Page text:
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Board of Admiralty to Commissioners of the Navy Board at Boston, 12 May 1780

Board of Admiralty to Commissioners
of the Navy Board at Boston

FC (NA: PCC, Marine Committee Letter Book, fol. 285).

May 12th 1780


We are favoured with your letter of the 18th. ultimo acknowledging the receipt of ours dated the 7th & 31 March[.] we have since wrote you of the 7th & 11th ultimo which we presume were not then received. We observe you intend to send the Box with types and papers to the Treasury Board, and that your next will inform us with the result of your inquiry relative to the conduct of the privateer Brig Revenges Crew.2 you say you are pleased with the prospect of being supplied with money thro Captain Bradfords hands by the Sale of Rum and Sugar; In consequence we suppose of a plan reported by us to Congress for that purpose which we are sorry to say is rejected, the Commissary Genl. of Purchases being previously empowered to dispose of All the Sugar & Rum in Captain Bradfords hands in order to furnish a fund for purchasing provisions for the Army—and having given Mr Bradford directions not to sell any of the Rum imported in Hume, we presume that the Rum and Sugar supplied Colonel Langdon, was part of the 20 & 30 hhds deliver’d your Board by an Order to Mr Bradford the 20th November last.3

In our letter of the 11th ultimo we requested the Mercury Packet should be immediately fitted to receive Sugar and Rum which Captain Bradford is directed to put on board for this place, least that letter should miscarry it is now repeated.4 Our letter of the 18th Ultimo & 2d instant informed you that we had Ordered Captain James Nicholson with the Trumbull on a short Cruize and to return to this Bay by the latter end of June;5 and as the Deane is Arrived at Boston we would have her fitted out with the utmost expedition so as to be here also by the latter end of June, we presume you can furnish the Deane with wet provision sufficient for a four Months Cruize—the Bread kind can be furnished here.6 We shall direct Captain Bradford to sell 60 hhds of the Prize ship Humes Rum and deliver the Money into your hands. We shall also direct him to put on board the Deane as much of the remainder of said Rum as she can conveniently carry. If the Copper Bottomed Snow7 prize to the Deane be in your opinion fit for a Cruizer you are directed to purchase her for the Public service. The Board disaprove the Idea of Concerting their frigates with Privateers the public having already suffered thereby.8 We are pleased to find that your general Accounts will be forwarded in a few days. As we are very anxious to have all our Accounts adjusted.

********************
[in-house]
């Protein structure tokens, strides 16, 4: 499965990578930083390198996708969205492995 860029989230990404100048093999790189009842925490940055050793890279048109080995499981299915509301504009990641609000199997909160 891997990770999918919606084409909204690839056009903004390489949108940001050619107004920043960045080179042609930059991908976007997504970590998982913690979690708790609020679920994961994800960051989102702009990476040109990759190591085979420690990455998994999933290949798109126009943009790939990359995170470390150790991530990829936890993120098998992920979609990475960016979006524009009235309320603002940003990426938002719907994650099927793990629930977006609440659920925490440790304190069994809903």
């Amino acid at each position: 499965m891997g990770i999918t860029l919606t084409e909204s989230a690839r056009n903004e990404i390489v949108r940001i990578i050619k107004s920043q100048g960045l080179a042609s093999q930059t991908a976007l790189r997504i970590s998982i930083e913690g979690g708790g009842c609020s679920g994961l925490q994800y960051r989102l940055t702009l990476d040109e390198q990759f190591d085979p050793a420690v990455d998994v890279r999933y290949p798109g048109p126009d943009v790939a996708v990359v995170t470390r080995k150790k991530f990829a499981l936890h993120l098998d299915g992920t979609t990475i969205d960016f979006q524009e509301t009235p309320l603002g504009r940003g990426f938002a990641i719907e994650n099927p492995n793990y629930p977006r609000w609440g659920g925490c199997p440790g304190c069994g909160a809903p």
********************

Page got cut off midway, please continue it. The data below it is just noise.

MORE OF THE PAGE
We are Gentn Your hble servts

P: S: the Confederacy having lost some of her Anchors & Cables9 the following are wanted for her, which if they can be procured you are directed to ship on board the Deane for this place if they cannot be had with you or any part of them please to Advise by Post.

1The members of the Navy Board of the Eastern Department were James Warren of Plymouth, Mass., William Vernon of Providence, R.I., and John Deshon of New London, Conn. (Charles O. Paullin, ed., Out-Letters of Board of Admiralty, I, xxvii).

2The senior British officer at Halifax charged Captain Alexander Murray, commanding the eighteen-gun privateer “Revenge,” with unlawfully capturing a schooner, not subject to seizure (Board of Admiralty to the Navy Board of the Eastern Department, 31 March 1780, ibid., II, 175). In this same letter, the Board of Admiralty inquired about “a Box of types, Paper and other Materials for Counterfeiting the Currency,” captured by the “Deane” (Captain Samuel Nicholson) and turned over to the Navy Board at Boston.

3The British merchantman “Hume,” bound from Jamaica to New York with a cargo mainly of rum, was captured by the “Deane” south of Sandy Hook. Instead of taking the prize into the Delaware River, as the navy regulations prescribed, Captain Samuel Nicholson had his prize crew sail the “Hume” to Boston (ibid., II, 182–83).

4Ibid., II, 181.

5Ibid., II, 187–88, 189–90. On 1 June, a few days after leaving New London, the “Trumbull” was so badly damaged in a hard-fought, drawn battle with the British privateer “Watt” that it with difficulty reached Boston harbor on 14 June. Refitting held the frigate in port there until August (ibid., II, 216–17; Gardner W. Allen, A Naval History of the American Revolution, II, 499–504, 508).

6When the “Deane” finally went to sea in September, it cruised off the South Carolina coast with little success insofar as taking prizes was concerned (ibid., II, 510).

7A “snow” was a square-rigged vessel somewhat resembling a brig.

8Acrimonious disputes over the allocation of prize money frequently occurred when enemy vessels were captured by United States naval ships and privateers working in concert (Board of Admiralty to Shaw, 9 May 1780, n. 3).

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